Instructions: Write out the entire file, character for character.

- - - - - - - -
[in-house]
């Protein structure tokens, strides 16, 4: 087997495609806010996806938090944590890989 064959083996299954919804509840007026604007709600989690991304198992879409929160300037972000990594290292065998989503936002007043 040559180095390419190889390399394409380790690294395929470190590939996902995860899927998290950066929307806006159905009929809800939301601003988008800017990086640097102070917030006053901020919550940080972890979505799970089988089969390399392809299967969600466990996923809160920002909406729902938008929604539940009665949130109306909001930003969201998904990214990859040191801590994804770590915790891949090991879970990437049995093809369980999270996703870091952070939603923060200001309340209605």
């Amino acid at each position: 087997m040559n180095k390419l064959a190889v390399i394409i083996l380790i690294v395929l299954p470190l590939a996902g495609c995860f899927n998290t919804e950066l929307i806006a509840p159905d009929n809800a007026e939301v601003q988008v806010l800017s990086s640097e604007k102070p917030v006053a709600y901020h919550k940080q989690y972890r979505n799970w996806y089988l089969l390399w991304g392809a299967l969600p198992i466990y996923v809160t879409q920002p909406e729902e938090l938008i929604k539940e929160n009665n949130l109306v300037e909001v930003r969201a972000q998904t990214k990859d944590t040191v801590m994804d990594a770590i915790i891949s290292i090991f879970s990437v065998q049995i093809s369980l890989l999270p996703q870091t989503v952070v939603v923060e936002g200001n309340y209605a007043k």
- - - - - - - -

[in-house]
């Protein structure tokens, strides 16, 4: 087997495609806010996806938090944590890989 064959083996299954919804509840007026604007709600989690991304198992879409929160300037972000990594290292065998989503936002007043 040559180095390419190889390399394409380790690294395929470190590939996902995860899927998290950066929307806006159905009929809800939301601003988008800017990086640097102070917030006053901020919550940080972890979505799970089988089969390399392809299967969600466990996923809160920002909406729902938008929604539940009665949130109306909001930003969201998904990214990859040191801590994804770590915790891949090991879970990437049995093809369980999270996703870091952070939603923060200001309340209605």
């Amino acid at each position: 087997m040559n180095k390419l064959a190889v390399i394409i083996l380790i690294v395929l299954p470190l590939a996902g495609c995860f899927n998290t919804e950066l929307i806006a509840p159905d009929n809800a007026e939301v601003q988008v806010l800017s990086s640097e604007k102070p917030v006053a709600y901020h919550k940080q989690y972890r979505n799970w996806y089988l089969l390399w991304g392809a299967l969600p198992i466990y996923v809160t879409q920002p909406e729902e938090l938008i929604k539940e929160n009665n949130l109306v300037e909001v930003r969201a972000q998904t990214k990859d944590t040191v801590m994804d990594a770590i915790i891949s290292i090991f879970s990437v065998q049995i093809s369980l890989l999270p996703q870091t989503v952070v939603v923060e936002g200001n309340y209605a007043k």